Ride with a drunk driver in Washington and you may be legally responsible for your own injuries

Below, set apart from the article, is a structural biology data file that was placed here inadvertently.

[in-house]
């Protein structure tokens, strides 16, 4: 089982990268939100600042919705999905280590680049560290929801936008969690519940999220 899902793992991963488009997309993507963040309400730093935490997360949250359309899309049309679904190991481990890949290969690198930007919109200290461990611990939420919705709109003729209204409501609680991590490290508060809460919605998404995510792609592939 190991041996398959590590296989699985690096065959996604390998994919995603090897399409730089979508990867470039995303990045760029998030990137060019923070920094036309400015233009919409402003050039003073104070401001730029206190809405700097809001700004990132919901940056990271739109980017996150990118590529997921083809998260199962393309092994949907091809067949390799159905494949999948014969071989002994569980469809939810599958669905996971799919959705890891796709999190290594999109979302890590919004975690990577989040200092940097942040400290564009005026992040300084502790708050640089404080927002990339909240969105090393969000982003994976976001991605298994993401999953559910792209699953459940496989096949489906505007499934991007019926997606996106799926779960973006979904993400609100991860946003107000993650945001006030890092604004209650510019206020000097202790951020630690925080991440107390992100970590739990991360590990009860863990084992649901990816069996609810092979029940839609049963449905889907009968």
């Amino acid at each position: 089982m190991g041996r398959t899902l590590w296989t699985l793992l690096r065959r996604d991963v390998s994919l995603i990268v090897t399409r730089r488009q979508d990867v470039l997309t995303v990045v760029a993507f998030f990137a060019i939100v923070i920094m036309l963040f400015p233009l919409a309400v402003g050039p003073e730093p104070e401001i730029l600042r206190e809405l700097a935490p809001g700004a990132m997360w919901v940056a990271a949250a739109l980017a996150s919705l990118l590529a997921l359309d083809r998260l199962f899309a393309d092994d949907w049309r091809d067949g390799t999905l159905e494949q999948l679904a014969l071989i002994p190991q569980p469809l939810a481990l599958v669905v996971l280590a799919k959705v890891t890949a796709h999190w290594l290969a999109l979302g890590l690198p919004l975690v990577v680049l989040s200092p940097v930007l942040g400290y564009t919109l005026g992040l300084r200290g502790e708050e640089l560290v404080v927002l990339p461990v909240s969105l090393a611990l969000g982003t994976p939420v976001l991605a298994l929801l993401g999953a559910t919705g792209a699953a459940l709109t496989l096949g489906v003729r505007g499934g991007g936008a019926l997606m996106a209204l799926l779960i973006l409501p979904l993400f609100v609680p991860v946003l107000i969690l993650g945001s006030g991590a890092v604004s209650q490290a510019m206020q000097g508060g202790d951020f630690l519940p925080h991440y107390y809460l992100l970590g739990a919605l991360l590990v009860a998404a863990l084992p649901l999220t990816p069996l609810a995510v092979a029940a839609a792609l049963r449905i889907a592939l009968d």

With the holidays approaching soon, I expect that there will be many more opportunities for people to drive after consuming alcohol. Of course, most people know that a drunk driver who causes injury or death can be sued for this unlawful conduct. But, did you know that a passenger who knowingly rides with an intoxicated person can be held responsible for the passenger's own injuries or death arising from a drunk driving accident? Yes, it's true. A case decided last October by the Washington Court of Appeals affirmed a jury's decision to hold a passenger 35% responsible for her own injuries after accepting a ride from a driver she knew to have consumed alcohol earlier in the evening. In the case of Hickly v. Bare, 135 Wn. App. 676 (October 2006), the driver admitted to consuming at least 6 beers earlier that evening. The passenger (Hickly) admitted to consuming 3 drinks before the accident but testified at trial that she was not intoxicated when she got into the vehicle. Another passenger (the drunk driver's brother) testified that the driver appeared too intoxicated to drive, but he decided to get into the vehicle anyway. All 3 occupants had been at a tavern earlier in the evening where they consumed alcohol. The testimony established that all three were at the tavern for more than four (4) hours. Shortly before they left the bar, Hickly spoke with the driver about whether he was able to drive. According to Hickly, the driver appeared fine to drive. She testified that he "walked fine, was able to handle his keys and functions of the vehicle, and did not slur his speech." The driver's brother however, disagreed with Hickly's observations of the driver. He testified that his brother was too drunk to drive. Shortly after Hickly got into the car, the driver lost control of the vehicle and nearly hit a telephone pole. He went off the roadway where the car flipped at least 3 or 4 times. A passerby who stopped to render aid testified that the driver appeared intoxicated. Hickly filed suit against the driver and alleged that she suffered permanent neck and back injuries due to the accident. The driver admitted that he was intoxicated and that he caused the accident. But he also claimed that Hickly had also negligently caused or contributed to her own injuries by agreeing to ride with a driver that was intoxicated. Thus, the only issue before the jury was apportionment of fault and damages. At trial the jury was instructed by the judge that Hickly could be held negligent for causing her own injuries if they found that she rode in a vehicle operated by a person known to be intoxicated. Apparently the jury agreed with the drunk driver's attorney by holding Hickly 35% responsible for her injuries when she accepted a ride from a person she knew, or should have known was intoxicated. Hickly's damages were then reduced by 35% to account for her own negligence. The appeals court also said that if the jury had found that Hickly was intoxicated when she was injured, then her intoxication might have operated as a COMPLETE DEFENSE precluding recovery of damages altogether. But only if the drunk driver had established that (1) Hickly's intoxication proximately caused her own injuries; and (2) Hickly was more than 50 percent comparatively at fault in causing her injuries. Hickly was fortunate in this case because the jury did not believe that she was intoxicated even though she had consumed alcohol earlier in the evening. The lesson from this case should be clear. Even if you don't consume alcohol, if you knowlingly get into a vehicle with a person whom you knew, or should have known, was intoxicated you could be held responsible for causing your own injuries if there is an accident. You can bet the insurance company will defend such a case vigorously by arguing this new case. Don't ever knowingly accept a ride from someone who has consumed alcohol.